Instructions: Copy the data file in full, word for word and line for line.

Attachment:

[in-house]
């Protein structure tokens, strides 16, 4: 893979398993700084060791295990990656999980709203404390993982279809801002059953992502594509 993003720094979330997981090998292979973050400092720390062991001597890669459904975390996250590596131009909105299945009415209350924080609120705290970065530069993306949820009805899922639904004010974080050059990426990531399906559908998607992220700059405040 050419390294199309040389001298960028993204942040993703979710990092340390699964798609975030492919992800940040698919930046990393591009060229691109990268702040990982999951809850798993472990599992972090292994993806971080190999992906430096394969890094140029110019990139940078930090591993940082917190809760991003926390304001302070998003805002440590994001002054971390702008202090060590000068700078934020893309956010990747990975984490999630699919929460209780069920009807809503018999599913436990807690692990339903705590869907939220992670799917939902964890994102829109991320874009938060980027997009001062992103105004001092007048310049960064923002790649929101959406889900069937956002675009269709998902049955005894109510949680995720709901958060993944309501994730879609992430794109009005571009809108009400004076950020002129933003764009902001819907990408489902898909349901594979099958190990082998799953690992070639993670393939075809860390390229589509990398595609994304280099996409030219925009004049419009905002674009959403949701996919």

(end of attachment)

[in-house]
């Protein structure tokens, strides 16, 4: 893979398993700084060791295990990656999980709203404390993982279809801002059953992502594509 993003720094979330997981090998292979973050400092720390062991001597890669459904975390996250590596131009909105299945009415209350924080609120705290970065530069993306949820009805899922639904004010974080050059990426990531399906559908998607992220700059405040 050419390294199309040389001298960028993204942040993703979710990092340390699964798609975030492919992800940040698919930046990393591009060229691109990268702040990982999951809850798993472990599992972090292994993806971080190999992906430096394969890094140029110019990139940078930090591993940082917190809760991003926390304001302070998003805002440590994001002054971390702008202090060590000068700078934020893309956010990747990975984490999630699919929460209780069920009807809503018999599913436990807690692990339903705590869907939220992670799917939902964890994102829109991320874009938060980027997009001062992103105004001092007048310049960064923002790649929101959406889900069937956002675009269709998902049955005894109510949680995720709901958060993944309501994730879609992430794109009005571009809108009400004076950020002129933003764009902001819907990408489902898909349901594979099958190990082998799953690992070639993670393939075809860390390229589509990398595609994304280099996409030219925009004049419009905002674009959403949701996919």